The stories of inadequate infection control and medical care in the face of the ongoing pandemic only add to the underlying humanitarian crisis in these facilities.  The first known death in an ICE detention facility from COVID-19 was in May 2020.  Carlos Escobar Mejia was detained in CoreCivic’s Otay Mesa Detention Center.  Mr. Mejia suffered from diabetes and high blood pressure, known risk factors for severe illness or death from COVID-19.  Despite these risk factors, family members and other witnesses have alleged that CoreCivic did nothing to protect Mr. Mejia and others from the highly contagious disease.[15]  Former guards have alleged that guards did not wear masks and detainees were never given any in the first place, putting everyone at risk.[16]  Mr. Mejia’s family has recently filed a wrongful death suit alleging that CoreCivic was deliberately indifferent in its failures to implement basic health protocols to protect detainees and staff.[17] 

Some private facilities appear to be remaining purposefully ignorant about the extent of their COVID-19 outbreaks to avoid adopting the necessary health and safety measures to protect immigrant detainees and staff.  Judge Chhabria of the Northern District of California, for example, found that GEO Group had deliberately failed to implement universal testing for staff or detainees because “they feared that positive tests would require them to adopt safety measure[s] that (at least from the standard point of a for-profit company running a detention facility) were undesirable.”[18]  The same judge, in an earlier ruling in the same matter, found that GEO Group has “lost the right to be trusted” after “having responded to the health crisis in such a cavalier fashion.”[19] 

Almost a year into the pandemic, these private immigration detention facilities continue to practice inadequate and dangerous infection control procedures.  For example, on January 4, 2021, a detainee reported that Otay Mesa operates a medically ill-advised system of “cohorting” for the purposes of quarantine—that is, putting all persons exposed into one of two 30-person pods without isolating those with confirmed infections.[20]  When these pods reached capacity, potentially exposed people were simply moved into the general population, further raising the risk.  Of further concern, some facilities are using dangerous chemicals as infection control agents, in lieu of implementing best practices such as isolation, universal masking, and social distancing.  In spring 2020, a number of reports from Adelanto revealed that GEO Group was spraying hazardous chemicals in housing units, causing extreme physical distress for detainees, including nausea, fainting, nose bleeds, and other signs of chemical reactions.[21]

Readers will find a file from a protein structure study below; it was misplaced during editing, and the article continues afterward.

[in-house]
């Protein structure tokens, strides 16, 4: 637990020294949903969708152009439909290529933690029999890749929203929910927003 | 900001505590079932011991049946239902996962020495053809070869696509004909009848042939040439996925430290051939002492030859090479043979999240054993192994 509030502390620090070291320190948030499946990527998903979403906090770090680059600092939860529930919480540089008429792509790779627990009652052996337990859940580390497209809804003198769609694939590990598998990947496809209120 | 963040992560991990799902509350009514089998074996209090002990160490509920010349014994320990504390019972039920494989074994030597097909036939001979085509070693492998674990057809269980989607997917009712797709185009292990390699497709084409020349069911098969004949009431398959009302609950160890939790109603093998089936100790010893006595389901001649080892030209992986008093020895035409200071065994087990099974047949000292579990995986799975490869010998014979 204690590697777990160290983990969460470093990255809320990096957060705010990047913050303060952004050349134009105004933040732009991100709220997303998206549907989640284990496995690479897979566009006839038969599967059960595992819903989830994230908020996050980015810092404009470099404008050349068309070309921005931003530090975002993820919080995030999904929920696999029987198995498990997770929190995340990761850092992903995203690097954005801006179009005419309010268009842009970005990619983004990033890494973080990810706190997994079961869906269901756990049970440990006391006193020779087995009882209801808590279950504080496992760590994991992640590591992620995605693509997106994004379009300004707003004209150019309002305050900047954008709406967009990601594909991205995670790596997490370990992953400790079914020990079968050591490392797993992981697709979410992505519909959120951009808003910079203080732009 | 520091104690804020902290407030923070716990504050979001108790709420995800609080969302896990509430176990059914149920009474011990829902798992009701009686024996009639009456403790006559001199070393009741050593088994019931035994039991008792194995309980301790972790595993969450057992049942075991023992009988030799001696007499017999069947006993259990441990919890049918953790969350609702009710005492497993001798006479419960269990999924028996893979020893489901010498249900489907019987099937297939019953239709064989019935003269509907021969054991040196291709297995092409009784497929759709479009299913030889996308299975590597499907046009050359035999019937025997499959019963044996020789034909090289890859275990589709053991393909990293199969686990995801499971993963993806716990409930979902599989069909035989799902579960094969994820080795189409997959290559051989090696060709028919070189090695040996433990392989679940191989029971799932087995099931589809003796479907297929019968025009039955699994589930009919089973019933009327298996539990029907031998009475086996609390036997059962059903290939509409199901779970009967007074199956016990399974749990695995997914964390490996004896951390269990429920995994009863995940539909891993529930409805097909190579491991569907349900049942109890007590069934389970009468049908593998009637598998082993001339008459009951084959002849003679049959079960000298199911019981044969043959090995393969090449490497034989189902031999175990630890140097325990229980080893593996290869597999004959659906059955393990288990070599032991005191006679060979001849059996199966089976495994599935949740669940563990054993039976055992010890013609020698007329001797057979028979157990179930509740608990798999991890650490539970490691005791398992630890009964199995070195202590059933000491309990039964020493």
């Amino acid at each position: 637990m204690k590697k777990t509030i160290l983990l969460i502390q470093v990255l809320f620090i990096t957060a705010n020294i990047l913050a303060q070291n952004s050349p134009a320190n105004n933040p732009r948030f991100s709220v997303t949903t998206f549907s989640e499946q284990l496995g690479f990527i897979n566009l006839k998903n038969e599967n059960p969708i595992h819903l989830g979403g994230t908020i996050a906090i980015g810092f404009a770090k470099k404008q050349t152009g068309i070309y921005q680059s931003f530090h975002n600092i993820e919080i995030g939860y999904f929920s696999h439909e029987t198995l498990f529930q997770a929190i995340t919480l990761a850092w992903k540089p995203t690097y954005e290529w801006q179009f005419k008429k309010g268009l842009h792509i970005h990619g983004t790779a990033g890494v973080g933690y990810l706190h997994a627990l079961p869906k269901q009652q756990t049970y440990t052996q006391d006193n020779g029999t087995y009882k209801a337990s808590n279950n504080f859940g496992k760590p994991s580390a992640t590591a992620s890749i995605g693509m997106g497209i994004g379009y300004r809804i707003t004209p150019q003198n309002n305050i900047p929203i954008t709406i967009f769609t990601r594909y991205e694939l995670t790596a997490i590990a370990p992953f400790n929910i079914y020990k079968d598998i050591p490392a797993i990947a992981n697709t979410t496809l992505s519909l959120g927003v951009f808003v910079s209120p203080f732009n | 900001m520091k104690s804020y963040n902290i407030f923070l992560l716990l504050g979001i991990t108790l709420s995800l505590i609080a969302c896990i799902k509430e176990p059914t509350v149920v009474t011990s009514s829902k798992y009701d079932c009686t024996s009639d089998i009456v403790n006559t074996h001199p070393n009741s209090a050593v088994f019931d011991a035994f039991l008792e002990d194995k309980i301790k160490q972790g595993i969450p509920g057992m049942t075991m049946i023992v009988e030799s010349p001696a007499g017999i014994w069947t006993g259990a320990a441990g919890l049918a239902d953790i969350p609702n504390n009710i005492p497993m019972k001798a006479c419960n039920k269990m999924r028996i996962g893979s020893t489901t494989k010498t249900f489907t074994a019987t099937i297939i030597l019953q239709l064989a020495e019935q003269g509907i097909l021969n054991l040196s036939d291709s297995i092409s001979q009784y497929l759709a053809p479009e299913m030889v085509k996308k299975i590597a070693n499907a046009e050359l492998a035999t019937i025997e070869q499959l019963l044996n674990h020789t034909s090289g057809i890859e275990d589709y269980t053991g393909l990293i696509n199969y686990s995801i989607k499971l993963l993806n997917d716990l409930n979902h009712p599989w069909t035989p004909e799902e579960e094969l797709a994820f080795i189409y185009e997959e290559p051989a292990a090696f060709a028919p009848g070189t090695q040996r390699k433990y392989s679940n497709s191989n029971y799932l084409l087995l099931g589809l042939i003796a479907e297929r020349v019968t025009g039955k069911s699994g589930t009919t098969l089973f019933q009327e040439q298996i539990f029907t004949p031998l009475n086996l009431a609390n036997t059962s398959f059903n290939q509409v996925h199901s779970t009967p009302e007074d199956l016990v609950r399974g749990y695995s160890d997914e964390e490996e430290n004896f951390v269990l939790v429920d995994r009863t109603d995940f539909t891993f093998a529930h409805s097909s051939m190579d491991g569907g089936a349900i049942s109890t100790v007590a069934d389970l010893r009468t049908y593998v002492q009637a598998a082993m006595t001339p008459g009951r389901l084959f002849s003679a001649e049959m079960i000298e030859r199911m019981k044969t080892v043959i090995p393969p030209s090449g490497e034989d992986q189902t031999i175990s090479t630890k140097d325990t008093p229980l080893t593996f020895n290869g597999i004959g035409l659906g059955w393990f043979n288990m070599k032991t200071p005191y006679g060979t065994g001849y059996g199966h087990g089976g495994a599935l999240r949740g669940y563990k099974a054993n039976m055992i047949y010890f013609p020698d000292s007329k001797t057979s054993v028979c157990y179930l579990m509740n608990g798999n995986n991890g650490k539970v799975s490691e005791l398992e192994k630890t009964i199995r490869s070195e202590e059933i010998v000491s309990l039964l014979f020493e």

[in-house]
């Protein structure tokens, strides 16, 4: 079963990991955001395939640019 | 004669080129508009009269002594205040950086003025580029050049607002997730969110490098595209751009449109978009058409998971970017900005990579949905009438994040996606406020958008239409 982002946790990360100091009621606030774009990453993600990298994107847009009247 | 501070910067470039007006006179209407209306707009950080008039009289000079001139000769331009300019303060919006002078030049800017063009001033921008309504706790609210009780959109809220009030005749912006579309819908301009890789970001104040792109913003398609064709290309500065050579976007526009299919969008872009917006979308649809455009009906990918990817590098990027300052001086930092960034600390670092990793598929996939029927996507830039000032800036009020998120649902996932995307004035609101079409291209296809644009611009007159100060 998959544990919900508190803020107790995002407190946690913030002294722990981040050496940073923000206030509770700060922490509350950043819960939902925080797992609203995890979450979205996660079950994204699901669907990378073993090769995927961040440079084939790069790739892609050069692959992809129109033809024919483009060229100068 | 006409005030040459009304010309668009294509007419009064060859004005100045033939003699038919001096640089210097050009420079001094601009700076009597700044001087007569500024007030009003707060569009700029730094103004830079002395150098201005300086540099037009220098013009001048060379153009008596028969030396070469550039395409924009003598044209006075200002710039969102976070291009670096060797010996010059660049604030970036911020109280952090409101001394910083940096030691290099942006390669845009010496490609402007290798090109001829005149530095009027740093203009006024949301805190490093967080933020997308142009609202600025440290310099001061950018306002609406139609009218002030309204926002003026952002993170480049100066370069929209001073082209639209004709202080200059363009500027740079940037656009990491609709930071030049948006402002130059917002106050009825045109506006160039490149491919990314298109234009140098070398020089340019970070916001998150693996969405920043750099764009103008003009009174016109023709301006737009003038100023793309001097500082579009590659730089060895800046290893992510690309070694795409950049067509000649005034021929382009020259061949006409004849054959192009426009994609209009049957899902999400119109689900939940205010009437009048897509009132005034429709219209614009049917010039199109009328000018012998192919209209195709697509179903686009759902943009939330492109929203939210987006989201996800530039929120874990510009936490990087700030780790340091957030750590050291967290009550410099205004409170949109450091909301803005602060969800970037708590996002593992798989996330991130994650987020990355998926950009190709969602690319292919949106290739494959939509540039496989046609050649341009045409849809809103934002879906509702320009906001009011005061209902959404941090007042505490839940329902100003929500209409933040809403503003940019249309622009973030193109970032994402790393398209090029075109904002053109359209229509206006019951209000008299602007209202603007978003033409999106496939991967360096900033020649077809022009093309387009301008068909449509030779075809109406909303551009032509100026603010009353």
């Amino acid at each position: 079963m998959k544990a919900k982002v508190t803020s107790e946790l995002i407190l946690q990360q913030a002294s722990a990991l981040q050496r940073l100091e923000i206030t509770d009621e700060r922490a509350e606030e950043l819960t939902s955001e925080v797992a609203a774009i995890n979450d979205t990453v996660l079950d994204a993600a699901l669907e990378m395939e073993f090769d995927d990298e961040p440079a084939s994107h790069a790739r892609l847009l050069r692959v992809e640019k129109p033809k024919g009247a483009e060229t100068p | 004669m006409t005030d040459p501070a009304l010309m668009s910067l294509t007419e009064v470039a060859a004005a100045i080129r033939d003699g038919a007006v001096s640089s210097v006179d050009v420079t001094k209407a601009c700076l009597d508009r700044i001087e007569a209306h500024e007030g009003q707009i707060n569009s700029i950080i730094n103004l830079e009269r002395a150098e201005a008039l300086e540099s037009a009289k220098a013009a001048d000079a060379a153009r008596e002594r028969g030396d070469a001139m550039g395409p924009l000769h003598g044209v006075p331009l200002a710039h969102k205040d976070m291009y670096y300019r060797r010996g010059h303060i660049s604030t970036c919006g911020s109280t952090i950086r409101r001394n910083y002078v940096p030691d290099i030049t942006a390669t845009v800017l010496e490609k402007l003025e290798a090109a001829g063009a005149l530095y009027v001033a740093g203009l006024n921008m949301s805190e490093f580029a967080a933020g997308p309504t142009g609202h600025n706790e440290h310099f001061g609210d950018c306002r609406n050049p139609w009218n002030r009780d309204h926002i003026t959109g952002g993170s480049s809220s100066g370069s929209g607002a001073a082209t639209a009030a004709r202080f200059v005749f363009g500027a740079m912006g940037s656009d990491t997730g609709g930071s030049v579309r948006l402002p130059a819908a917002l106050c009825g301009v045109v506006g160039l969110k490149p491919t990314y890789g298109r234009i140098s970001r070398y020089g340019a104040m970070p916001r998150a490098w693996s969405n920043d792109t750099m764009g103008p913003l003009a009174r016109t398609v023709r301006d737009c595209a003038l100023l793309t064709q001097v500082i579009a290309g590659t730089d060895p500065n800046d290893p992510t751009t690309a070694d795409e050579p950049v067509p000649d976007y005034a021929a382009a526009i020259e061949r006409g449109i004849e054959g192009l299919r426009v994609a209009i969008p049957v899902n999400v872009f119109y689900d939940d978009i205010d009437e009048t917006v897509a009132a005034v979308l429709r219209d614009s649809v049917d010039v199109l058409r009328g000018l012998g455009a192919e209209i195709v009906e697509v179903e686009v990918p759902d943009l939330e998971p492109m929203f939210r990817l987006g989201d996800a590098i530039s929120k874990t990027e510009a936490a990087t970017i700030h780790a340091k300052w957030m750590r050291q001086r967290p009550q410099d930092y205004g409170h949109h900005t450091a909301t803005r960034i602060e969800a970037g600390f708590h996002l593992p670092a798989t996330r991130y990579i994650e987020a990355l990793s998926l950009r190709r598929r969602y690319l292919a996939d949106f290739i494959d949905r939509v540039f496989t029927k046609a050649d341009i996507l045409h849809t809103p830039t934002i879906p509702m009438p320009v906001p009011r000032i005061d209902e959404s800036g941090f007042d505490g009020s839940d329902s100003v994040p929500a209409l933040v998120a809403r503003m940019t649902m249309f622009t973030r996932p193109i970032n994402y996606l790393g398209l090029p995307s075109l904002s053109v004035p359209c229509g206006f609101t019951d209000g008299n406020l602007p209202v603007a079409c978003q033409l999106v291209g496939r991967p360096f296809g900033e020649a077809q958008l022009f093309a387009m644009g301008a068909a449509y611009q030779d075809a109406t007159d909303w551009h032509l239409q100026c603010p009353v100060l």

1. Vulnerable populations face particular challenges.

Many immigration detainees are survivors of violence and torture.  These detainees are unusually vulnerable and may often fall victim to additional harms while in detention, a particularly ironic circumstance given that they have often entered the country seeking, as intended by federal policy, asylum from persecution in their home countries.  This is sadly reflected in the fact that there is a high number of attempted and completed suicides at immigration detention centers.[22]  “I think doing something like that is something that has crossed the mind of all of us who are locked up here,” a detainee at Geo Group’s Adelanto said of suicide.[23] 

The high rate of suicide at California’s privately run immigration detention centers must be understood within the context of a system that has a track record of failure to treat mental health issues and suicide risk. 

First, suicide risks are not addressed.  At Adelanto, the Office of Inspector General (OIG) reported in September 2018 “the recurring problem of detainees hanging bedsheet nooses at the Adelanto Center.”[24]  During an inspection, the OIG observed braided bedsheets hanging in 15 out of the approximately 20 male detainee cells visited.[25]  Despite their potential to assist in suicide, ICE did not remove the hanging bedsheets as it was “not a high priority” according to “two contract guards.”[26]  Due to Adelanto’s inadequate approach to placing potentially suicidal detainees in punitive suicide watch cells without any mental health treatment, detainees may fail to disclose suicidality.[27]  This, combined with the lackadaisical approach to removing suicide threats, creates an unnecessarily dangerous environment. 

Second, private immigration detention centers attempt to treat detained persons suffering from mental health problems by putting them in solitary confinement instead of providing individualized treatment.[28]  Two attorneys of clients with mental health conditions detained in Adelanto Detention Center told Human Rights Watch their clients were regularly put into isolation because adequate mental health care was unavailable.[29]  In one particular case, a detained person had done well in a psychiatric facility, but when she was returned to Adelanto, she did not receive the same medication she had received in the hospital.  She became unstable and suicidal and was repeatedly put in isolation.[30]  Another attorney working with detained persons stated, “I’ve had clients, very mentally ill clients . . . who’ve suffered from schizophrenia and various psychotic episodes, and the way [detention center operators] responds to that is to put people in solitary.”[31]  At one point, eight percent of people in immigration detention interviewed by FFI at Adelanto reported that they had been held in solitary confinement.[32]